7th Dec 2019

British EU commissioner causes controversy on banking reform

  • Jonathan Hill - his letter was sent to Frans Timmermans on 18 November (Photo: European Parliament)

Financial services commissioner Jonathan Hill has named three pieces of legislation that he believes ought to be scrapped, but his choice has sparked criticism among MEPs.

In a letter dated 18 November and seen by EUobserver, Hill wrote that "for this commission to be different, and truly political in its work, I fully agree with you that we focus on priorities."

Read and decide

Join EUobserver today

Support quality EU news

Get instant access to all articles — and 20 years of archives. 30-day free trial.

... or join as a group

The letter was sent to Frans Timmermans, the commission vice-president in charge of better regulation and copied to two other economics vice-presidents: Jyrki Katainen and Valdis Dombrovskis and to the commission's secretary general, Catherine Day. Its authenticity has been confirmed by the EU commission.

Timmermans has asked all commissioners to send him a list of priorities and pending laws that may be ditched, in an effort to cut red tape.

Hill mentions three pieces of legislation that caught his attention - one on "investor compensation schemes" to be withdrawn immediately, two others on "occupational pension funds" and on "structural banking reform" possibly being recalled in the next years.

The British commissioner does not explain why he wants to ditch the "investor compensation schemes", but EUobserver understands that the bill, dating back to 2010, is anyway all but dead due to a lack of consensus among member states.

The proposal was made by Hill's predecessor Michel Barnier in response to the Madoff scandal in 2008, when the US wealth management fund ran by Bernard Madoff turned out to have been an elaborate Ponzi scheme which gambled away people's money.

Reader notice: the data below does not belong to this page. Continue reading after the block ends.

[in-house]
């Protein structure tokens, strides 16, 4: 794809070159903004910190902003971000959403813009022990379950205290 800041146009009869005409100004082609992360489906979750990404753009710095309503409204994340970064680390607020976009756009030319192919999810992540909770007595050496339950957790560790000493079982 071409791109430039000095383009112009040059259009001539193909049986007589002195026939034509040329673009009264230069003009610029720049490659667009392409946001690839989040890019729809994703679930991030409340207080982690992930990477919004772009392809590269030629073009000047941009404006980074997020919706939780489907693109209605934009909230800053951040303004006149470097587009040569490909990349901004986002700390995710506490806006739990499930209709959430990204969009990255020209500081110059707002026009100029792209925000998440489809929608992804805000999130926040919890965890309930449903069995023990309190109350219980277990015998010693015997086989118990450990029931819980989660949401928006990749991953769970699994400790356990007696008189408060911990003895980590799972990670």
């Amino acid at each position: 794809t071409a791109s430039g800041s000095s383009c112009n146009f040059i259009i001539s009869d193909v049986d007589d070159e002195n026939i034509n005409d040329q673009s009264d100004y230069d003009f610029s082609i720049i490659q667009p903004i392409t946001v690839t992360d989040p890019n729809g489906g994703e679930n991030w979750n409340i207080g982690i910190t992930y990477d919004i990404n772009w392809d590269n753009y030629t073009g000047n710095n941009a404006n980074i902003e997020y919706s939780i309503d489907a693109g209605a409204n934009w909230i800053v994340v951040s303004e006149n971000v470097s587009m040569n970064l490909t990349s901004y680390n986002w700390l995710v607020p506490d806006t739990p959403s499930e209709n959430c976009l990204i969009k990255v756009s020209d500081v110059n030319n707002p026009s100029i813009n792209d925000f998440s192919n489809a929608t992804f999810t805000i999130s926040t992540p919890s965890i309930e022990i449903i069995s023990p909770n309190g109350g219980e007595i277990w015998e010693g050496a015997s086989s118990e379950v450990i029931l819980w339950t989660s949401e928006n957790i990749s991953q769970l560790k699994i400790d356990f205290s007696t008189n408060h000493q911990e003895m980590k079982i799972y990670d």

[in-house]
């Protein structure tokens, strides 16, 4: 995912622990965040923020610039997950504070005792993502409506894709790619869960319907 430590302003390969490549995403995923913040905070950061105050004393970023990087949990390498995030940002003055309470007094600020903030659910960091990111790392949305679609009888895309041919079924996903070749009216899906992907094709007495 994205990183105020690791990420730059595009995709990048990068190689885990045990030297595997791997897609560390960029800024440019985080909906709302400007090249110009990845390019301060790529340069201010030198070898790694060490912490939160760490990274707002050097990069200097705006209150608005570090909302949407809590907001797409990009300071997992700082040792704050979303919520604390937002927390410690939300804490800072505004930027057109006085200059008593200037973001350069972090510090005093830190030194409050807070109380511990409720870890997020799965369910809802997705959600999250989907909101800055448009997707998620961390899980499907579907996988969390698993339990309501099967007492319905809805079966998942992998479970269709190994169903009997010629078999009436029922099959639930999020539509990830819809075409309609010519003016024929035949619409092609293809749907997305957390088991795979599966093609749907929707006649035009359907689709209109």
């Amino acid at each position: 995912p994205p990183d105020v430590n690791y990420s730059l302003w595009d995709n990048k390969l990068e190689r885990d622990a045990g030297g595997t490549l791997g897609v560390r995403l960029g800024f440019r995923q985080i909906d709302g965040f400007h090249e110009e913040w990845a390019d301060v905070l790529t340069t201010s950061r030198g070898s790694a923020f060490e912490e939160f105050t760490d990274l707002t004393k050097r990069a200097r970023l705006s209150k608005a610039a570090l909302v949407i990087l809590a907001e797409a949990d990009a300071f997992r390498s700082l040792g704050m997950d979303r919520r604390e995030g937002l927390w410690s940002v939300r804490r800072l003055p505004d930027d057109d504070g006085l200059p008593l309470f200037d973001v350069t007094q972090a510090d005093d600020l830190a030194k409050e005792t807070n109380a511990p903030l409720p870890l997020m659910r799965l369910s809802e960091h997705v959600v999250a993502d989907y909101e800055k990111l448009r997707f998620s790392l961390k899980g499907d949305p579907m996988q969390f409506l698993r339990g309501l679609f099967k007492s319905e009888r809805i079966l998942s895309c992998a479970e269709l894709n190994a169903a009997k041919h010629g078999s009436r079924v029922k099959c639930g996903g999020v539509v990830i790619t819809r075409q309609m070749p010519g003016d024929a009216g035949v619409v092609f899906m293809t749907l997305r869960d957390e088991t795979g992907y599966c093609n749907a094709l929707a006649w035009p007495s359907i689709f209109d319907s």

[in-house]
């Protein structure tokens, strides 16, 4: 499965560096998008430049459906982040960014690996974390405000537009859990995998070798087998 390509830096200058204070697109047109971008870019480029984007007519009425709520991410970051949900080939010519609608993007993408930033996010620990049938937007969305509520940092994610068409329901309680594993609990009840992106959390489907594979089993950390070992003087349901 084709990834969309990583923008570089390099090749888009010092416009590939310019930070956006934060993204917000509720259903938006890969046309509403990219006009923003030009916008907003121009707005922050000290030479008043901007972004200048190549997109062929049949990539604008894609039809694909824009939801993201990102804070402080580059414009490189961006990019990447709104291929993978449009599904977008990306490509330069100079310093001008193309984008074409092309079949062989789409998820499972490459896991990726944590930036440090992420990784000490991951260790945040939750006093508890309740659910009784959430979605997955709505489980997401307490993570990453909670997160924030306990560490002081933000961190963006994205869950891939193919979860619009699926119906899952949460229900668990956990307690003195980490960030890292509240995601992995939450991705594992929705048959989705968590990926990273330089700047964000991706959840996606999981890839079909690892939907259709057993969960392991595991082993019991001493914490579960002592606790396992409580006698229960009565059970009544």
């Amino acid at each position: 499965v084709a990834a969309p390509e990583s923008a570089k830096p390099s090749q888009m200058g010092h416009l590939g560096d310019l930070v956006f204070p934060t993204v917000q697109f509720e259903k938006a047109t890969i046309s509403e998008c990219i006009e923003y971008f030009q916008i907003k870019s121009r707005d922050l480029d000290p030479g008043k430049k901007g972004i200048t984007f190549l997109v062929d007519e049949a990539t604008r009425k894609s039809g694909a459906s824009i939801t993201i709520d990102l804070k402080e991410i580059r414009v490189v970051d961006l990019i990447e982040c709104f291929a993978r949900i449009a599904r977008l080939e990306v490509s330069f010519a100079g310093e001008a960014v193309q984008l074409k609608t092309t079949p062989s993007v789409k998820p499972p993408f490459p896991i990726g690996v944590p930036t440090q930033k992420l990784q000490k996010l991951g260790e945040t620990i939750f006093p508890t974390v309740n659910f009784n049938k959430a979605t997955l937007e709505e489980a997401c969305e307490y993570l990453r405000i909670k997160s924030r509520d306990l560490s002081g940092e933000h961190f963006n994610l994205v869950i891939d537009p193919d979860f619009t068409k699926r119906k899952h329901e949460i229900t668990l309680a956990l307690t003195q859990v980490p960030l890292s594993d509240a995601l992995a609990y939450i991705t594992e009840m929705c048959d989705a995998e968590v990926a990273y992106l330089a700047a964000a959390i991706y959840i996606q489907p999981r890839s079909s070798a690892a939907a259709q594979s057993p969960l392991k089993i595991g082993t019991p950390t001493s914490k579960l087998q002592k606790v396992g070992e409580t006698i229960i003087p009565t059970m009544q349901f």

Under the 2010 bill, Barnier wanted to set minimum standards for the 39 different investor compensation schemes across the EU that investors can call upon when firms like Madoff's engage in fraud or negligence.

The proposal envisaged an increase of the minimum level of compensation from €20,000 to €50,000 per investor and to make such payments much faster - from years to a maximum of 9 months after the investment firm's failure.

Hill then explains why he "keeps a close eye" on the other two pieces of legislation possibly being ditched next year.

On "occupational pension funds", a bill tabled in March by Barnier which seeks stricter rules on where pension funds are allowed to invest, the Italian presidency is seeking to reach an agreement in the next few weeks "so it would be odd to withdraw it now," said Hill.

"However, if there is no GA [agreement], and no pick up in the EP's interest in this, we should come back to this," he added.

Occupational pension funds are financial institutions which manage collective retirement schemes for companies, so that their employees get retirement benefits in addition to the compulsory state pension.